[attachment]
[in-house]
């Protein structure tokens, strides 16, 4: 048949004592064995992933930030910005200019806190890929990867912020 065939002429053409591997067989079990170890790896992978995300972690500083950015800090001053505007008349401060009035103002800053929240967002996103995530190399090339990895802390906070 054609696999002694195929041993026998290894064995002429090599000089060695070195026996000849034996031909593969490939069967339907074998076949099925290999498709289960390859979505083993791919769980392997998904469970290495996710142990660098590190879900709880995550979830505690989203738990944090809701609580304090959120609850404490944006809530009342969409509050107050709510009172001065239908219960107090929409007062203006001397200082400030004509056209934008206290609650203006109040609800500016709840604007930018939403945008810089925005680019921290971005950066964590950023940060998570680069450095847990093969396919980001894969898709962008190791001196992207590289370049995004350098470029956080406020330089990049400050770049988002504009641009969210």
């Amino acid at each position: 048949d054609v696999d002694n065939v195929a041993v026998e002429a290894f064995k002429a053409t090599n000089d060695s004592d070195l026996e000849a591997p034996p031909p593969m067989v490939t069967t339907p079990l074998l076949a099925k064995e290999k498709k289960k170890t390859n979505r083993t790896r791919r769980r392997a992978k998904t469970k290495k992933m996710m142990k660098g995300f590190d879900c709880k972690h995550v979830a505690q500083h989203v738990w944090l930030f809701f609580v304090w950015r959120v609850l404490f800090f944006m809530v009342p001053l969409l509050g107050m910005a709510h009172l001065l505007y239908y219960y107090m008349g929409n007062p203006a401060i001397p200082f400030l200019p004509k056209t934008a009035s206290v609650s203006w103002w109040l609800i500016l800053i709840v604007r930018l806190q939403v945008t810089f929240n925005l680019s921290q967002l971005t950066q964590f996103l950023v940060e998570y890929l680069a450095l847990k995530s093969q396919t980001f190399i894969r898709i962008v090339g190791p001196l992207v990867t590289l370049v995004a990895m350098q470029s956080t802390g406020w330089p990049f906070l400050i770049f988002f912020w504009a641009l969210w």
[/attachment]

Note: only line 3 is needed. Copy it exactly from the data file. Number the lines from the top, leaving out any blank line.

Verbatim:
């Amino acid at each position: 048949d054609v696999d002694n065939v195929a041993v026998e002429a290894f064995k002429a053409t090599n000089d060695s004592d070195l026996e000849a591997p034996p031909p593969m067989v490939t069967t339907p079990l074998l076949a099925k064995e290999k498709k289960k170890t390859n979505r083993t790896r791919r769980r392997a992978k998904t469970k290495k992933m996710m142990k660098g995300f590190d879900c709880k972690h995550v979830a505690q500083h989203v738990w944090l930030f809701f609580v304090w950015r959120v609850l404490f800090f944006m809530v009342p001053l969409l509050g107050m910005a709510h009172l001065l505007y239908y219960y107090m008349g929409n007062p203006a401060i001397p200082f400030l200019p004509k056209t934008a009035s206290v609650s203006w103002w109040l609800i500016l800053i709840v604007r930018l806190q939403v945008t810089f929240n925005l680019s921290q967002l971005t950066q964590f996103l950023v940060e998570y890929l680069a450095l847990k995530s093969q396919t980001f190399i894969r898709i962008v090339g190791p001196l992207v990867t590289l370049v995004a990895m350098q470029s956080t802390g406020w330089p990049f906070l400050i770049f988002f912020w504009a641009l969210w």